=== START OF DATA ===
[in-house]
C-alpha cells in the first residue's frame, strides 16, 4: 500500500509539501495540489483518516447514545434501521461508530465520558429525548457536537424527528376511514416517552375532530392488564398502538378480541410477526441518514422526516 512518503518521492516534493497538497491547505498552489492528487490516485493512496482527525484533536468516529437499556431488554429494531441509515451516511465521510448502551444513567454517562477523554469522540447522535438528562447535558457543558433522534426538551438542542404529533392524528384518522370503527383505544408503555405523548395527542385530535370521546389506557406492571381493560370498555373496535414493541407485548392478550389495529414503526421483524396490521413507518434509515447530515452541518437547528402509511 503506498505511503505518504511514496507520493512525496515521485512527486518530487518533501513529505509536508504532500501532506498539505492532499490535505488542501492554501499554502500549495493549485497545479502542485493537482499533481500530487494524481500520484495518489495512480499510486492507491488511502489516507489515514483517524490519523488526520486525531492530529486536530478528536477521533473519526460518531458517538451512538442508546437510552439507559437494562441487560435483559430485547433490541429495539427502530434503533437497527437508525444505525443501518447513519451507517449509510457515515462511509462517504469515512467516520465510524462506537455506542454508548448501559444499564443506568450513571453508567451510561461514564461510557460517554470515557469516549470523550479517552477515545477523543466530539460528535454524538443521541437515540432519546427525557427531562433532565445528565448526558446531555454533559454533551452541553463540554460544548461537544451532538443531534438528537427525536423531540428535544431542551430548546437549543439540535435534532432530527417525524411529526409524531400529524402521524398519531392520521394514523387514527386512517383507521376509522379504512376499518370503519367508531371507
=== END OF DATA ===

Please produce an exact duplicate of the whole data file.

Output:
[in-house]
C-alpha cells in the first residue's frame, strides 16, 4: 500500500509539501495540489483518516447514545434501521461508530465520558429525548457536537424527528376511514416517552375532530392488564398502538378480541410477526441518514422526516 512518503518521492516534493497538497491547505498552489492528487490516485493512496482527525484533536468516529437499556431488554429494531441509515451516511465521510448502551444513567454517562477523554469522540447522535438528562447535558457543558433522534426538551438542542404529533392524528384518522370503527383505544408503555405523548395527542385530535370521546389506557406492571381493560370498555373496535414493541407485548392478550389495529414503526421483524396490521413507518434509515447530515452541518437547528402509511 503506498505511503505518504511514496507520493512525496515521485512527486518530487518533501513529505509536508504532500501532506498539505492532499490535505488542501492554501499554502500549495493549485497545479502542485493537482499533481500530487494524481500520484495518489495512480499510486492507491488511502489516507489515514483517524490519523488526520486525531492530529486536530478528536477521533473519526460518531458517538451512538442508546437510552439507559437494562441487560435483559430485547433490541429495539427502530434503533437497527437508525444505525443501518447513519451507517449509510457515515462511509462517504469515512467516520465510524462506537455506542454508548448501559444499564443506568450513571453508567451510561461514564461510557460517554470515557469516549470523550479517552477515545477523543466530539460528535454524538443521541437515540432519546427525557427531562433532565445528565448526558446531555454533559454533551452541553463540554460544548461537544451532538443531534438528537427525536423531540428535544431542551430548546437549543439540535435534532432530527417525524411529526409524531400529524402521524398519531392520521394514523387514527386512517383507521376509522379504512376499518370503519367508531371507